• Fruit aroma.—Considered slightly aromatic and sometimes wanting.
      • Keeping quality.—The present variety has been kept up to 45 days under typical apple storage conditions with no deleterious effects noted.
      • Pollination requirements.—The present variety may be pollinated by any diploid apple tree blooming at about the same blooming season.
      • Fruit use.—Primarily for fresh eating.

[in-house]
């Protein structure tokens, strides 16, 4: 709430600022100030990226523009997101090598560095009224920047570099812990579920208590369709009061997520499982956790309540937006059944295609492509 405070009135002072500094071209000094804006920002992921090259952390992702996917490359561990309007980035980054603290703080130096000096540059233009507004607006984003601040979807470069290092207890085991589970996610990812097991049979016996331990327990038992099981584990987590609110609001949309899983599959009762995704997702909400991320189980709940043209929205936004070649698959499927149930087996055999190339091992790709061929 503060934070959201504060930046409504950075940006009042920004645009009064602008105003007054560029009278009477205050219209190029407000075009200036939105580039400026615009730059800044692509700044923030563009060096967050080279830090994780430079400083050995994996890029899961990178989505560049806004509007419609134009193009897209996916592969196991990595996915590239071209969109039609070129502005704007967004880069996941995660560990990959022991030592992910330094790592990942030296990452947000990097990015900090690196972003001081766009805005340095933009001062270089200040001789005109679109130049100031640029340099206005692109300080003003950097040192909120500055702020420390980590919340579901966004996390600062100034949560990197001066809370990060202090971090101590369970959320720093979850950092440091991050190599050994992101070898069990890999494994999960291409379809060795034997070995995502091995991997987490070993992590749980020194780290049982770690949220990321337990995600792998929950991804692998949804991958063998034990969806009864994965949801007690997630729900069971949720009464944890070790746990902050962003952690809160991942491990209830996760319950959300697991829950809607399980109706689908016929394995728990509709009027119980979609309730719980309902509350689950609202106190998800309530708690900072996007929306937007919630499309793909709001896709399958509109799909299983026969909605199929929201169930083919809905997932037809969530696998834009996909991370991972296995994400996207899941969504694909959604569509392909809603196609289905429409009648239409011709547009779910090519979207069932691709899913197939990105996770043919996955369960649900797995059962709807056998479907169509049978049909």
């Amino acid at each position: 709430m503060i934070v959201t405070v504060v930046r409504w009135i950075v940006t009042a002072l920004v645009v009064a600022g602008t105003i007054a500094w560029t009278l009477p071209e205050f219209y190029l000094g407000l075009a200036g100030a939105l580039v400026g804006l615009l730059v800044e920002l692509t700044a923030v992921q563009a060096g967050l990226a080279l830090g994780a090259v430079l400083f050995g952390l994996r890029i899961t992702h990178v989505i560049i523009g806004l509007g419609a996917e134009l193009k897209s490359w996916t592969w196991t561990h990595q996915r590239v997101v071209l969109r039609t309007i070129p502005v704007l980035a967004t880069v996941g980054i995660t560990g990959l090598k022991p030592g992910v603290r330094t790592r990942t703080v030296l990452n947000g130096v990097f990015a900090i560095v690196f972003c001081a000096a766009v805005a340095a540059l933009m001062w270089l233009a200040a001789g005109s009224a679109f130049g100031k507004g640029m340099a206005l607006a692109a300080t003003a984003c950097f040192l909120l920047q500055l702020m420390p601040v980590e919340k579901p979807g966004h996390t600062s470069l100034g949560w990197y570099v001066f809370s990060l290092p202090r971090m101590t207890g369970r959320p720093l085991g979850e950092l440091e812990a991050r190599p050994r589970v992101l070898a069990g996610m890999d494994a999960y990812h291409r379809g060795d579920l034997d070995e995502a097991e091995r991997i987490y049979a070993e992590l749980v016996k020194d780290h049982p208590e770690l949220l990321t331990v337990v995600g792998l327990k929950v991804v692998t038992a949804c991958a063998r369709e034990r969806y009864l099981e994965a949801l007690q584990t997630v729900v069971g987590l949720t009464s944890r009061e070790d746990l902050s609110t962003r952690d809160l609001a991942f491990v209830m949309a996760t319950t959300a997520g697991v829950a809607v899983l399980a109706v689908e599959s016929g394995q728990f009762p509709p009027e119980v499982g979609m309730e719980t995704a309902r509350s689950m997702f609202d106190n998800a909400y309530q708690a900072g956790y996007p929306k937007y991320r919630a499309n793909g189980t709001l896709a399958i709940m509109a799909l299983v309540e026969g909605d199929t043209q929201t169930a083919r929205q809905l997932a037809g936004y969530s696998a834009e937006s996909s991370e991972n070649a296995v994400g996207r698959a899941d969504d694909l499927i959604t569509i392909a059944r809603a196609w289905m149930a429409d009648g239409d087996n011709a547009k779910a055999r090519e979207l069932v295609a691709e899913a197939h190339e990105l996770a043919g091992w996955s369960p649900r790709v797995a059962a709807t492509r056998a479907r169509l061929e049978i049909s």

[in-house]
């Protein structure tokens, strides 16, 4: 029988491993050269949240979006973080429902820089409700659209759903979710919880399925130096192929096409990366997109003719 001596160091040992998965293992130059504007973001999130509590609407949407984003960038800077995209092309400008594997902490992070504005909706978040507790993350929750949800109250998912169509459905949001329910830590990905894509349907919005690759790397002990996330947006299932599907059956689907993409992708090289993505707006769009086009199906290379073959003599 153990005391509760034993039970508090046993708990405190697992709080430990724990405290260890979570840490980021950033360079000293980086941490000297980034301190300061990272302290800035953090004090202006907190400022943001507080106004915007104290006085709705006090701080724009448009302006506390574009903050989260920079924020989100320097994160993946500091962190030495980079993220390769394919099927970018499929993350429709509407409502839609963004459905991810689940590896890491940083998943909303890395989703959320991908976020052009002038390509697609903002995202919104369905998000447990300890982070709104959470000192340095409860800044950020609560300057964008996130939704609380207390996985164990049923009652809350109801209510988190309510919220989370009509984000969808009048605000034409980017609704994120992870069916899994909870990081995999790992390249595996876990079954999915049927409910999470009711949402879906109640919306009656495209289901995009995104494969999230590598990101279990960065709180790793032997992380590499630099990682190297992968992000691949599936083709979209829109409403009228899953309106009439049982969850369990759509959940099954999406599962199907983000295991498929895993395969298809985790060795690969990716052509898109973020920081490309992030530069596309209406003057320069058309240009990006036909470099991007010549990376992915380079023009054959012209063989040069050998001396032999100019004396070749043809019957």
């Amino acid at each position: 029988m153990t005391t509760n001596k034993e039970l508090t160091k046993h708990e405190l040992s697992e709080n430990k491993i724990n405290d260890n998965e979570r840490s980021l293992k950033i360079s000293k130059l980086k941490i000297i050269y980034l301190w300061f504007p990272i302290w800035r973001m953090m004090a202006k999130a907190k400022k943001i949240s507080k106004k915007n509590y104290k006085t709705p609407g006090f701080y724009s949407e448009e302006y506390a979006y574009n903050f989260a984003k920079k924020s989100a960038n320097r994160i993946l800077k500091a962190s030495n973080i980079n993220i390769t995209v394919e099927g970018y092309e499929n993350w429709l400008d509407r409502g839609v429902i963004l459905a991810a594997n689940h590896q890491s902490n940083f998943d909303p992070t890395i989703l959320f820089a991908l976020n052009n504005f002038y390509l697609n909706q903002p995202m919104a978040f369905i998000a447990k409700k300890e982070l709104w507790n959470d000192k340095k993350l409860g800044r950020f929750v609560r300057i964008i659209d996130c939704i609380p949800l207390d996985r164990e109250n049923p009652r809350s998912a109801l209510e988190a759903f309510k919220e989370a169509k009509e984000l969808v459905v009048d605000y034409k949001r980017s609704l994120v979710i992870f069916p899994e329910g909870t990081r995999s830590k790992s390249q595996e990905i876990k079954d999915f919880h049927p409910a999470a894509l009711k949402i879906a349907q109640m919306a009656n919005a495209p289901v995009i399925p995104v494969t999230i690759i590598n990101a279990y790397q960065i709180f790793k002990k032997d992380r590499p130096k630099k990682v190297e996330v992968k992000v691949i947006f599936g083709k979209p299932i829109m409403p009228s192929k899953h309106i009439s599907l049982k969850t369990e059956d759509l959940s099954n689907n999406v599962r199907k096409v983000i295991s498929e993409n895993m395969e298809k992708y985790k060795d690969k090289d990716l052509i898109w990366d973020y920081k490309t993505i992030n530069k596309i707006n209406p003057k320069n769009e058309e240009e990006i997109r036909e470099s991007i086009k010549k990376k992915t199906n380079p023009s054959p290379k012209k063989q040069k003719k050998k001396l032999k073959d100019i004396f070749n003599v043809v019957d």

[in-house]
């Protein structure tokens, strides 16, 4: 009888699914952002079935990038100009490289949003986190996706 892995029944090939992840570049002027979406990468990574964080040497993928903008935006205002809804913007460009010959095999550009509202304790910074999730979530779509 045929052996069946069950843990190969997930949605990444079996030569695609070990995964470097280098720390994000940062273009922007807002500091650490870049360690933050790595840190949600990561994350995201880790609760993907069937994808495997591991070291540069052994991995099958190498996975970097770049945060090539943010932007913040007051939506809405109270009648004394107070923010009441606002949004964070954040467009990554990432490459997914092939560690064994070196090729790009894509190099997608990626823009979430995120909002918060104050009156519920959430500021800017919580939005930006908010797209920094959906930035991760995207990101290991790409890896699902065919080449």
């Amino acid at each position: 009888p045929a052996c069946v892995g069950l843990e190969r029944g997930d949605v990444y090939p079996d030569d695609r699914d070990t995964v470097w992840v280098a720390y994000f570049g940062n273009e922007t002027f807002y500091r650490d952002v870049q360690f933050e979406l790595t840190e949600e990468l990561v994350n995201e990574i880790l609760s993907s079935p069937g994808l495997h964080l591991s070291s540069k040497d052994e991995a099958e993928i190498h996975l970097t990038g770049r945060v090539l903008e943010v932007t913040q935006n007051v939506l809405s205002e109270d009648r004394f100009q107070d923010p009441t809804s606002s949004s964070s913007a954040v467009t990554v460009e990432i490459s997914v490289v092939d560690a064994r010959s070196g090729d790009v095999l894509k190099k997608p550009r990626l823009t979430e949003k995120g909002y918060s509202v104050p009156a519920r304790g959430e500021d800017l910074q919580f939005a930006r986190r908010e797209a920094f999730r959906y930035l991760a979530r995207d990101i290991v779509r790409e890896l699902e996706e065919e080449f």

• Disease and insect resistance.—The present variety is considered susceptible to all insects and diseases found in the region of Central Washington. Although the new variety of apple tree possesses the described characteristics when grown under the ecological conditions prevailing near Ephrata, Wash., in the south central portion of Washington State, it should be understood that variations of the usual magnitude and characteristics incident to changes in growing conditions, fertilizing, pruning, pest control, and horticultural management practices are to be expected.